Odds and ends in the world of politics:
With early voting for the May 6 primary election almost a week old, absentee turnout numbers in Trumbull County appear to be on pace to match previous even-year primary elections.
And that number is low.
In the 2012 presidential primary election, early voter turnout was 12 percent. It was 12 percent, too, in the 2010 gubernatorial election. Overall turnout in both of those years was 25 percent.
Kelly Pallante, director of the Trumbull County Board of Elections, reported that as of early Friday morning, the office had received 922 requests for an absentee ballot. Over the 35-day early voting period, the number of requests is in stride with past years, which would put the absentee turnout for this election right around 12 percent again.
Of the requests so far, four are from overseas civilians; 11 from members of the military; 124 either voted in the office or took the ballot home; 270 were applications from nursing home residents; and 513 ballots were mailed to voters.
On the first day of early voting - Tuesday - five people voted in the office. On Wednesday and Thursday, 32 people voted in the office.
In even-year general elections, where you would expect a higher absentee voter turnout, you get that, but only to a larger degree in the 2012 presidential election. Then, 29 percent of those who voted cast an early ballot.
In 2010, the 19 percent turnout in the general election was only slightly greater than that in the primary election, 12 percent.
Since no-fault absentee voting began in Ohio in 2006, when it was the lowest at 6 percent in that year's primary election, in primary elections turnout has mostly been around 10 percent to 12 percent. In general elections, absentee turnout has ranged from 9 percent in 2007 to 29 percent in 2012.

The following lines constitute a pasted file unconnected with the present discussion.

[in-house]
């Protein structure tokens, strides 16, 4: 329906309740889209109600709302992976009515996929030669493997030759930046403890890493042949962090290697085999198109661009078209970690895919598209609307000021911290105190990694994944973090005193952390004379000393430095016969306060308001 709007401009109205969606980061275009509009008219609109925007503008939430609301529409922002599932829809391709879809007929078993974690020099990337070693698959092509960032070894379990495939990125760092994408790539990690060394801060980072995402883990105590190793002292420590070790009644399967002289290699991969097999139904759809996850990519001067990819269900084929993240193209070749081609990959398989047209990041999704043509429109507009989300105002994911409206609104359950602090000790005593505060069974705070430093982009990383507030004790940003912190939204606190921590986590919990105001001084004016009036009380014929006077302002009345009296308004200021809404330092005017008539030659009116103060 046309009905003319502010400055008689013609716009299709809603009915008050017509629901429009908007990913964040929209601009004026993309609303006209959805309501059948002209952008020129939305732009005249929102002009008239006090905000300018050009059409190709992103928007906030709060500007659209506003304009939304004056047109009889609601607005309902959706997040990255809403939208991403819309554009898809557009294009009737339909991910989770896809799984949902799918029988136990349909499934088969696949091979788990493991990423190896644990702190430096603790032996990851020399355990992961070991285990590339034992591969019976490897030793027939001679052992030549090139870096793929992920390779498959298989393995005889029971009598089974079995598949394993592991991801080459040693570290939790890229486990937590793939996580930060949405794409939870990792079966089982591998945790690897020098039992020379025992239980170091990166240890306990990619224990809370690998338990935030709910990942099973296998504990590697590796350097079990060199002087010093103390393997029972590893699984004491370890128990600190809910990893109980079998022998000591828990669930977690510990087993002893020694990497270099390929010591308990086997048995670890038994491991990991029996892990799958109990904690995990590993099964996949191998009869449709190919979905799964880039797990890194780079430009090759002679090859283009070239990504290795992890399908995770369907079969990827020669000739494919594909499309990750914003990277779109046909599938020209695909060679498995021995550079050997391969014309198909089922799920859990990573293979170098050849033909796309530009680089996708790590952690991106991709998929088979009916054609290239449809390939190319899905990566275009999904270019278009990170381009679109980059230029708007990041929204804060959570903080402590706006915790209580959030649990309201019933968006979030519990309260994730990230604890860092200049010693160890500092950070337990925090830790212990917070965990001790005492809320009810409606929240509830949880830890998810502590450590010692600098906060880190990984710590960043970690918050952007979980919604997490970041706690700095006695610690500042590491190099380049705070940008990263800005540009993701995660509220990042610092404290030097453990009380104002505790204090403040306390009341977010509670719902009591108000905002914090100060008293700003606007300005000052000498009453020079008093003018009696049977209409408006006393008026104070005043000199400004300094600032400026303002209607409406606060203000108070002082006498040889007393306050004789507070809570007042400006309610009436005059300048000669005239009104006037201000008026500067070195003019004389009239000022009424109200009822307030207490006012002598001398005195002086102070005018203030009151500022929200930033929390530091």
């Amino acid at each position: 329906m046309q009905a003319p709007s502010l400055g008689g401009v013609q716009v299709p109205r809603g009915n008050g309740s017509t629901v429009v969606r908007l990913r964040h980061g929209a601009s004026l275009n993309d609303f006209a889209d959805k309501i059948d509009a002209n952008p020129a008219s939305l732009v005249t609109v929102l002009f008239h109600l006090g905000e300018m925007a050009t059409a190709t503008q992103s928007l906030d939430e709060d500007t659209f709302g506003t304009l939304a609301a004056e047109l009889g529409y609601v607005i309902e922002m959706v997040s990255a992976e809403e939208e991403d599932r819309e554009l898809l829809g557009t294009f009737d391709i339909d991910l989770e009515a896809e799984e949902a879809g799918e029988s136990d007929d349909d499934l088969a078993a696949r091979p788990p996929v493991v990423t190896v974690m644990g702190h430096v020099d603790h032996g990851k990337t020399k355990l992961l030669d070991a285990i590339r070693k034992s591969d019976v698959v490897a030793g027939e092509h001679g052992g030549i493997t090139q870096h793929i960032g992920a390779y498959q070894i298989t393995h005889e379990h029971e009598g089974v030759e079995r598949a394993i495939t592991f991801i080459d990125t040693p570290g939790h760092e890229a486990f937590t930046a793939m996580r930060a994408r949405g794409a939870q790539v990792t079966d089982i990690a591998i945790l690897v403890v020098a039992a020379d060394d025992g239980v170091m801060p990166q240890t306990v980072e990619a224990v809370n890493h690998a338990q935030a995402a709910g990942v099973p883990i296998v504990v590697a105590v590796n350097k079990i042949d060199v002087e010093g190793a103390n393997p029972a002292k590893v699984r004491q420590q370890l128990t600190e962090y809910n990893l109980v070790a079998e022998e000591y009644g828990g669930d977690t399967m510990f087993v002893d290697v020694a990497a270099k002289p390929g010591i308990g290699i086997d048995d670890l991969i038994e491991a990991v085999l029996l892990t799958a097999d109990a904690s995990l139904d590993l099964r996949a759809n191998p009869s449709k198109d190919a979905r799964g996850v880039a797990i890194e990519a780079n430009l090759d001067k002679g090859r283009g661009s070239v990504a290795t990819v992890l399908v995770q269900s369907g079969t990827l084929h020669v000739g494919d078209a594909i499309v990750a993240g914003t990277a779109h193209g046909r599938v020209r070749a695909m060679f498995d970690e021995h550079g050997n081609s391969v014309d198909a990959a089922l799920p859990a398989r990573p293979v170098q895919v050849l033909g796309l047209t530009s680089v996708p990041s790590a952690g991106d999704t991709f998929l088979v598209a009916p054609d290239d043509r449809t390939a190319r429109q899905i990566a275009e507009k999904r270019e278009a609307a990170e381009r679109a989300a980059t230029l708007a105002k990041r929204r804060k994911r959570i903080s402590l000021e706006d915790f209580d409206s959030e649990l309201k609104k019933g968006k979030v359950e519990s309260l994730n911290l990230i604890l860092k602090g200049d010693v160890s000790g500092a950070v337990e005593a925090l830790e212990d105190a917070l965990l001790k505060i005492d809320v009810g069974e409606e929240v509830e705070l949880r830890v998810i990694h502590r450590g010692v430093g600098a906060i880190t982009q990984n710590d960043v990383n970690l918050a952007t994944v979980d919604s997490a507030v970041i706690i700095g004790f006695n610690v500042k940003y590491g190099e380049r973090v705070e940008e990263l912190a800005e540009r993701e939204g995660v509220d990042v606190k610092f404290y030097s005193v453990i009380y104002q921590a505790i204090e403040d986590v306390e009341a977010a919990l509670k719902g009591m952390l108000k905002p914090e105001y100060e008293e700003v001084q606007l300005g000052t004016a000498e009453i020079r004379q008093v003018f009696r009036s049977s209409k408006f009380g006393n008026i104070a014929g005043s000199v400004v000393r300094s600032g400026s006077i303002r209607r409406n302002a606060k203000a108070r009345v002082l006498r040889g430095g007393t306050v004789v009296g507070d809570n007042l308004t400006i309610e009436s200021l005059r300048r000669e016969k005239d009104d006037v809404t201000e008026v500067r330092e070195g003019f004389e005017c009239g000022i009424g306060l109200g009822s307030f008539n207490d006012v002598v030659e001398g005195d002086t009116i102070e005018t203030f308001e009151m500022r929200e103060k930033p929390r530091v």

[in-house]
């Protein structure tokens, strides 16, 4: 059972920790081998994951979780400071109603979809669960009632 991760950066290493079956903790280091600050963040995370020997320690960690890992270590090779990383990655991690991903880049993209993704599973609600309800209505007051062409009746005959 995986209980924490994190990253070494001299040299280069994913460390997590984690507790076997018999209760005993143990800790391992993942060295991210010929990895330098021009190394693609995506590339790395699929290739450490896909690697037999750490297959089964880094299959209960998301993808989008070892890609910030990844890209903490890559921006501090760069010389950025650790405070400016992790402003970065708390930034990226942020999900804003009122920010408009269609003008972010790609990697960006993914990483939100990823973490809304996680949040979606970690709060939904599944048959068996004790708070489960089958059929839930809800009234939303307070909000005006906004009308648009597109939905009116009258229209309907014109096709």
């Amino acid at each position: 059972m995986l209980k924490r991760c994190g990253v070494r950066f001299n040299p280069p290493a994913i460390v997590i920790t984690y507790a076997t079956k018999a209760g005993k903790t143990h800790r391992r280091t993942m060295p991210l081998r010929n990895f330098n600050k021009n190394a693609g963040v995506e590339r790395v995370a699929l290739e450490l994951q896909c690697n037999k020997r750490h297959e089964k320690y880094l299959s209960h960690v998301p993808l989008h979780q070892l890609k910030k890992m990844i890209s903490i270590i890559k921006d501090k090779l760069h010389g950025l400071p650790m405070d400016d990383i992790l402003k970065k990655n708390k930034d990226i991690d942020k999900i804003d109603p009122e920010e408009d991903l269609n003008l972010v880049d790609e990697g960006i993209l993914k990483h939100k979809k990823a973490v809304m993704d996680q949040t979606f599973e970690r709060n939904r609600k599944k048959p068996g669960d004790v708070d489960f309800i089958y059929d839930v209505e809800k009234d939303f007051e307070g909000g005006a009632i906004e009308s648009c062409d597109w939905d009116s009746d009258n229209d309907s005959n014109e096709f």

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Cleveland has advanced to the next round in the competition to host the 2016 Republican National Convention, the Republican National Committee announced Wednesday.
Cincinnati advanced, too, as did Las Vegas, Denver, Dallas and Kansas City. Columbus and Phoenix were nixed.
Up next, a small team of RNC staff will visit the six locations ''for a more in-depth and technical look'' at convention venues, financing, hotels and media workspace.
The RNC site selection committee will meet afterward to determine which of the six will get official site visits from a full delegation of the national committee.
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DeMaine Kitchen, who unsuccessfully ran for mayor of Youngstown in 2013, finally got around trying to clean up the mess made by his accepting a $4,000 cash contribution from former Mayor Charles Sammarone, Kitchen's old boss.
Kitchen filed an amended campaign finance report with the Mahoning County Board of Elections showing he wrote a $2,500 check to Sammarone as partial repayment. Kitchen still owes Sammarone $1,400. The maximum cash contribution allowed by state law is $100.
The matter and another with Kitchen's lateness of the original filing - he filed it in March, nearly three months after it was due - is now in the hands of the Ohio Elections Commission. If there's action taken against Kitchen, it'll likely be a slap on the wrist.